It all begins with momentum; we’ve had a lot of momentum the past couple years with major tour wins and launching brand new products like the Divide series and Z-STAR DIAMOND. We plan to continue offering high-quality, tour-proven products that perform well across categories. We continue to invest in our golf ball engineering and production, and we’re excited to build on this momentum.


How important is ball fitting today — especially among higher handicap players?

Ball fitting is very important to all categories of players, and higher handicaps can especially stand to benefit. Our golf ball line up has a few balls to choose from that greatly benefit those with slower swing speeds and higher handicaps. We are aware that there are many types of golfers who deserve to have tour-driven technology in a ball that works for them.

Who is your customer today?

Our customer is the golfer who wants a product that uses cutting edge technology and innovation, they demand unmatched performance and at a competitive price point.


What’s your take on possible action being taken by the USGA and R&A on the distances golf balls are traveling now?

We will always make balls that meet the requirements of the USGA/R&A confirming list. However, as a product development focused company, we take a more pro-innovation, and pro-distance stance on equipment due to our inherent strengths in R&D. We continually come up with new ideas to improve performance and distance and we like to showcase that to golfers.

We believe the vast majority of golfers who gravitate to our high-performance equipment like equipment that is better, goes farther, and helps lower their scores.

How important a role does endorsements from tour players have on both your visibility and credibility with consumers?

When we survey golfers, they usually say “tour endorsements don’t affect which brands/product I buy”. However, we look at our partnerships in a different way. We link our brands to key tour players and ambassadors to convey an image of prestige and excitement that reflects the great performance of our products.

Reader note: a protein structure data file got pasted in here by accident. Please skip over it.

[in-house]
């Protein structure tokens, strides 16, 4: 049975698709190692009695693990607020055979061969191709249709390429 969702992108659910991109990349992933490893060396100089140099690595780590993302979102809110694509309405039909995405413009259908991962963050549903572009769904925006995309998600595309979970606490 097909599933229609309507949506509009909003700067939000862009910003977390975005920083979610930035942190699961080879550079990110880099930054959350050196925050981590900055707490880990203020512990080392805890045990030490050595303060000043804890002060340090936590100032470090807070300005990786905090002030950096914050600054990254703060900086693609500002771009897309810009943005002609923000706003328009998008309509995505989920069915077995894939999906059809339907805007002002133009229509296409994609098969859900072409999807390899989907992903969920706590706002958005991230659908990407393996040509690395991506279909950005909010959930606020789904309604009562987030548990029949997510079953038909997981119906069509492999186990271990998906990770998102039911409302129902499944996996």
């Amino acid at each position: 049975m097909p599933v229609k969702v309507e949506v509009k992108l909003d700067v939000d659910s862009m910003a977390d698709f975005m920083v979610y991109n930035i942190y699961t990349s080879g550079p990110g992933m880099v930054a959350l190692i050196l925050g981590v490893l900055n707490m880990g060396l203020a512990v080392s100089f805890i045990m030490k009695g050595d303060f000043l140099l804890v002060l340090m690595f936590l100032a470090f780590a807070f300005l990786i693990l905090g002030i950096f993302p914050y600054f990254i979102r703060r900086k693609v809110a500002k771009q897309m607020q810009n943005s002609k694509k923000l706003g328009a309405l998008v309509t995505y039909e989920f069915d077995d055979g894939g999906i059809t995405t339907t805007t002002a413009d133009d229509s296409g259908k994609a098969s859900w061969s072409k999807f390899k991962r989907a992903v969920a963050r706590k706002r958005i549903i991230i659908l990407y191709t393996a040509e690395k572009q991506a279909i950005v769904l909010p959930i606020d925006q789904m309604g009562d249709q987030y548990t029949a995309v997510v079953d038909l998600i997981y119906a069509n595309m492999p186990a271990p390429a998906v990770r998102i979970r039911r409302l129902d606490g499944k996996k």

If you could change one thing in golf unilaterally — what would it be and why?

I would reduce the number of holes to play, golf should be 16 holes, with 8’s instead of 9’s. Two less holes would help pace of play and allow people the time to go play.

Having to block off 5-6 hours to play a round of golf is a barrier for a lot of beginners or those who find themselves too busy to enjoy the sport they love.


Best advice you ever received — what was it and who from?

Best advice I’ve received was from my dad, growing up he taught me how to play golf and coached me throughout college golf. He is full of quotes, but he’d always say, “If it was easy to be great, everyone would be.”

It’s a quick line that reminds you that nothing comes easy, you need to put in the time and effort to get the results you want.


The biggest challenges facing the company — short and long term — is what?

Our biggest short-term challenge is supply, we’ve seen a boom in demand and are working tirelessly to keep our products available. Our long-term challenge is brand awareness. We compete in a space filled with household names that many golfers have grown up with.

But, while significant growth happens over time, we expand every year thanks to the uncompromising quality of our performance-driven products.